Labour's insurgency bubble bursts

While George Galloway was storming Bradford, the Westminster circus was chasing ministers with pasti

Bradford West is George Galloway's triumph and the Labour party's problem. There are many reasons why the Respect leader might have upset the odds to pull off a stunning by-election victory and, as is always the case in these episodes, there are particular factors that the defeated parties can cling to for comfort.

Galloway is a maverick and a seasoned campaigner, capable of deploying some remarkable charisma (I can't see it personally but I'm reliably told it's there). He knows how to stoke anti-Labour feeling in a by-election and he knows how to mobilise the Asian community with anti-war rhetoric. These are the rhetorical crutches that stunned commentary will lean on first. Didn't Galloway pull off the same trick in Bethnal Green and Bow in 2005? Didn't the seat then swing safely back to Labour in 2010, after Galloway's lustre had faded as a result of parliamentary absenteeism and ill-advised media posturing?

Clearly the Respect brand is decontaminated where it counts and Labour - who where easy favourites to hold the seat - can take no comfort from the fact that their candidate was out-manoeuvred by a slick operator. It is very unusual for a main opposition party to lose a mid-term by-election, let alone be thrashed. The last one was the Tories surrender of Romsey to the Lib Dems in 2000. The other main parties can't take much gratification from the result. Bradford West was considered a winnable seat by the Conservatives at the last election. Last night they polled just 8% on a 50% turnout. There was a massive swing of around 20 points away from mainstream politics in general.

The post-mortem will be gruesome. It's not as if Labour didn't try to win the seat. There was a campaign focused on bread-and-butter issues, emphasising the party's concern about poverty and joblessness. There must have been a catastrophic failure of activism on the ground and a failure of intelligence to feed information up to the leader's office. Miliband was taken by surprise.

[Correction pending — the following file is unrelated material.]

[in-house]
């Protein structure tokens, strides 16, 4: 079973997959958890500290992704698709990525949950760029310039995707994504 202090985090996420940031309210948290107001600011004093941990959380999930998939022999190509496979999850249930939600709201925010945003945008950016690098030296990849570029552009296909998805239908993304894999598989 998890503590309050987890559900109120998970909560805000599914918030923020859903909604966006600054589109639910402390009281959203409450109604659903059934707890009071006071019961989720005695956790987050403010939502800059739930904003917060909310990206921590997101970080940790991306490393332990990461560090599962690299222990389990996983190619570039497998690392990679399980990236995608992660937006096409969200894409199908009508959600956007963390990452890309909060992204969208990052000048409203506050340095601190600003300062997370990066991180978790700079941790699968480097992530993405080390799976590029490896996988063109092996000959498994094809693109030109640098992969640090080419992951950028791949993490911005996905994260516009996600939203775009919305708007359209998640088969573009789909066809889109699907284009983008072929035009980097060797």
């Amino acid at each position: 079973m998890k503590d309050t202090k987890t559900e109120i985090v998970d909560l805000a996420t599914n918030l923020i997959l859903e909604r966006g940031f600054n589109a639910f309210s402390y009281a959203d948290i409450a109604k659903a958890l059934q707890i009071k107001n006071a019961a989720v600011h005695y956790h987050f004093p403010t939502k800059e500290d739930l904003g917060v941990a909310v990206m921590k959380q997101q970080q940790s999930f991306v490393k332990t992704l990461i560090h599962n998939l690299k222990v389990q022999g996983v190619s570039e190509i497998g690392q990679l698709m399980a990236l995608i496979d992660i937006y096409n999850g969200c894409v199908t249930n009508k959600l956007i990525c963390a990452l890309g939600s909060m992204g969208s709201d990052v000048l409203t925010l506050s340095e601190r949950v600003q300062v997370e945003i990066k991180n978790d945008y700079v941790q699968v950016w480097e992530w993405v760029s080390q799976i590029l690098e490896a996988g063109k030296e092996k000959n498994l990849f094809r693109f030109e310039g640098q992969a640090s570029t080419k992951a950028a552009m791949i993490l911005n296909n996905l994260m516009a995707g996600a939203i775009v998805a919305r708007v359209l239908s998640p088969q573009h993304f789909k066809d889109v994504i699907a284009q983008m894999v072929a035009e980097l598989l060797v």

So, it must be said, were the media. On the day before this by-election most political correspondents and political editors were chasing senior government figures around London to find out when they had last eaten a pasty. Ed Miliband and Ed Balls were quite literally munching on sausage rolls to make a point about the Budget. There was a rip tide of ridicule dragging the Tories down and Labour were gladly surfing it. Earlier in the week, politics and political journalism in Westminster were in games mode -that peculiarly ribald British idiom beloved of newspaper hacks consisting of puns, stunts, gags. The circus, in other words.. The government's disastrous week was the story. By-election? What by-election? Oh, that by-election. Labour hold.

Wrong. What lessons there are to be learned won't be fully clear until more is known about how Galloway's campaign worked and why Labour's crumbled. Certainly, there will be many voices around Labour and the left saying the result proves a public appetite for more robust, post-Blair populism. There will be calls for Miliband to be more blood-curdling in his severance of ties with the New Labour legacy.

I suspect the problem is more profound than that. It is not a left-right problem but an Establishment/anti-Establishment one. Galloway trashed Labour as a party of power. In Westminster we have become accustomed, reasonably enough, to seeing Miliband and crew as the opposition. The leader sees himself as something of an insurgent, smashing the consensus, taking on vested interests, ripping up the rules etc. And there has been considerable media emphasis on Labour's weakness and how hard it is for the party to present itself as a credible government-in-waiting. All of that has obscured the fact that, for many people, Labour, Tory, Lib Dem are all different brands of the same essential product.

This is what will come as so shocking to Labour - the party cannot, just a couple of years after losing power, so easily own disaffection and anger with government.

This in turn points to the wider problem of what I call hung politics. Opinion polls show headline voting intentions moving around a bit and there has been a bout of volatility since the Budget. Labour pushed ahead. But there was a similar patch of turbulence after David Cameron's European veto, only with the surge in the opposite direction. Things seem always to settle down around the same levels. The Tories can't quite sustain numbers beyond the mid-to-high 30s; Labour can't quite push properly into the 40s. The battle between the two main parties looks like the Western Front circa 1916. Forward a bit, back a bit, big push, no progress.

As my colleague Mehdi points out in this week's magazine, it is enormously difficult for the Conservatives to find more supporters than they managed at the last election, which makes it very hard for David Cameron to build a parliamentary majority. And as I write in the same edition, Ed Miliband finds it hard to articulate a clear sense of direction for his party even when things appear to be going his way. The coalition is losing but Labour aren't winning. Neither side knows how to make big, election-swinging incursions into each other's terrain and neither side knows how to excite voters who are not already enthusiastic about politics.That describes the vast majority of the British people. George Galloway might be a unique character but the circumstances that gifted him victory might be replicated in hundreds of constituencies around the country. The Big Cosy Westminster Party took a beating last night.

George Galloway of the Respect Party gestures as he speaks to the media after winning the Bradford West by-election. Photograph: Getty Images.

Rafael Behr is political columnist at the Guardian and former political editor of the New Statesman

Photo: Getty